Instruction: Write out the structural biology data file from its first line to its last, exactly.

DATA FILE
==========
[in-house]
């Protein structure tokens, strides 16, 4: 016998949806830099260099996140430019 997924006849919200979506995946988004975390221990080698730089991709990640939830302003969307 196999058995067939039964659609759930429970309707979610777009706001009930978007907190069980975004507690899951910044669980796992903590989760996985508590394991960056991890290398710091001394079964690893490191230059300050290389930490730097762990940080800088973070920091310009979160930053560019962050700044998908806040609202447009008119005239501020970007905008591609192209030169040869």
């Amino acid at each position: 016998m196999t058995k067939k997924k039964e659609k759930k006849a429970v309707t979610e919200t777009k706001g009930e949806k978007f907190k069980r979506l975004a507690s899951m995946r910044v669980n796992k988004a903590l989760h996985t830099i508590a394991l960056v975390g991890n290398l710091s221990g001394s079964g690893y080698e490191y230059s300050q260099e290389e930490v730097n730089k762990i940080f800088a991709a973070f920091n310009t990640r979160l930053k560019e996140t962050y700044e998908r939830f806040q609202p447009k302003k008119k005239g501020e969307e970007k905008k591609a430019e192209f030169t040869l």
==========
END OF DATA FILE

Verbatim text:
[in-house]
């Protein structure tokens, strides 16, 4: 016998949806830099260099996140430019 997924006849919200979506995946988004975390221990080698730089991709990640939830302003969307 196999058995067939039964659609759930429970309707979610777009706001009930978007907190069980975004507690899951910044669980796992903590989760996985508590394991960056991890290398710091001394079964690893490191230059300050290389930490730097762990940080800088973070920091310009979160930053560019962050700044998908806040609202447009008119005239501020970007905008591609192209030169040869």
């Amino acid at each position: 016998m196999t058995k067939k997924k039964e659609k759930k006849a429970v309707t979610e919200t777009k706001g009930e949806k978007f907190k069980r979506l975004a507690s899951m995946r910044v669980n796992k988004a903590l989760h996985t830099i508590a394991l960056v975390g991890n290398l710091s221990g001394s079964g690893y080698e490191y230059s300050q260099e290389e930490v730097n730089k762990i940080f800088a991709a973070f920091n310009t990640r979160l930053k560019e996140t962050y700044e998908r939830f806040q609202p447009k302003k008119k005239g501020e969307e970007k905008k591609a430019e192209f030169t040869l």